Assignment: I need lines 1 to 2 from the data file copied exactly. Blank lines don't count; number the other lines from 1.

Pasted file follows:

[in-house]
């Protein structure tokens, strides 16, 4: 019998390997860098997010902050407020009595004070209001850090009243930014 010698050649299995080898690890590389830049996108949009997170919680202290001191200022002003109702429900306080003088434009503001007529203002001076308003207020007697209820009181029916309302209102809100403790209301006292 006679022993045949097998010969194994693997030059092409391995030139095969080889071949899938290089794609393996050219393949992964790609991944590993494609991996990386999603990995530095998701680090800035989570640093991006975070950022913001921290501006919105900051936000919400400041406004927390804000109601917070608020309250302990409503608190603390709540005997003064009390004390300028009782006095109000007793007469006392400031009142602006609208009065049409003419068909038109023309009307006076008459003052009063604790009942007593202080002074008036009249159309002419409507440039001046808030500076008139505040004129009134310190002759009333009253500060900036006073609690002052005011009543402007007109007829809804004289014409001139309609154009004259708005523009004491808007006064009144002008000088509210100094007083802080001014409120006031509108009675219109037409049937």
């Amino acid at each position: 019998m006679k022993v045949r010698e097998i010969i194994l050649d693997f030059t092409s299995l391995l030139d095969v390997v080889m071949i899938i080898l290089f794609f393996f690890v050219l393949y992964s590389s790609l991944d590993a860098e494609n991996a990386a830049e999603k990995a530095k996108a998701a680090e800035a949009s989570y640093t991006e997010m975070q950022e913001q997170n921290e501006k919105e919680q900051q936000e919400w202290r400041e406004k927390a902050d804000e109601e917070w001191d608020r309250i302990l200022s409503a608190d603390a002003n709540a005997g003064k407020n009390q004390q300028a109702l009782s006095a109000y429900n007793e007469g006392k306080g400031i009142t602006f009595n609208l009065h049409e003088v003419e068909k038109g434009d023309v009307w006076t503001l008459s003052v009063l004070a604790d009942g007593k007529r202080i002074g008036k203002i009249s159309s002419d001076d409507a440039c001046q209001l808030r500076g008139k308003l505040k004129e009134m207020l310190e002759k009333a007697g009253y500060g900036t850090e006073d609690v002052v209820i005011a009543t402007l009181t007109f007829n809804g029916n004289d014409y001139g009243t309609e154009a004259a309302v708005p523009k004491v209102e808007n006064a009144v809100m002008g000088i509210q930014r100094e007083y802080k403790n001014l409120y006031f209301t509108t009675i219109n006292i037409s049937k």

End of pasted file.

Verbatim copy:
[in-house]
């Protein structure tokens, strides 16, 4: 019998390997860098997010902050407020009595004070209001850090009243930014 010698050649299995080898690890590389830049996108949009997170919680202290001191200022002003109702429900306080003088434009503001007529203002001076308003207020007697209820009181029916309302209102809100403790209301006292 006679022993045949097998010969194994693997030059092409391995030139095969080889071949899938290089794609393996050219393949992964790609991944590993494609991996990386999603990995530095998701680090800035989570640093991006975070950022913001921290501006919105900051936000919400400041406004927390804000109601917070608020309250302990409503608190603390709540005997003064009390004390300028009782006095109000007793007469006392400031009142602006609208009065049409003419068909038109023309009307006076008459003052009063604790009942007593202080002074008036009249159309002419409507440039001046808030500076008139505040004129009134310190002759009333009253500060900036006073609690002052005011009543402007007109007829809804004289014409001139309609154009004259708005523009004491808007006064009144002008000088509210100094007083802080001014409120006031509108009675219109037409049937």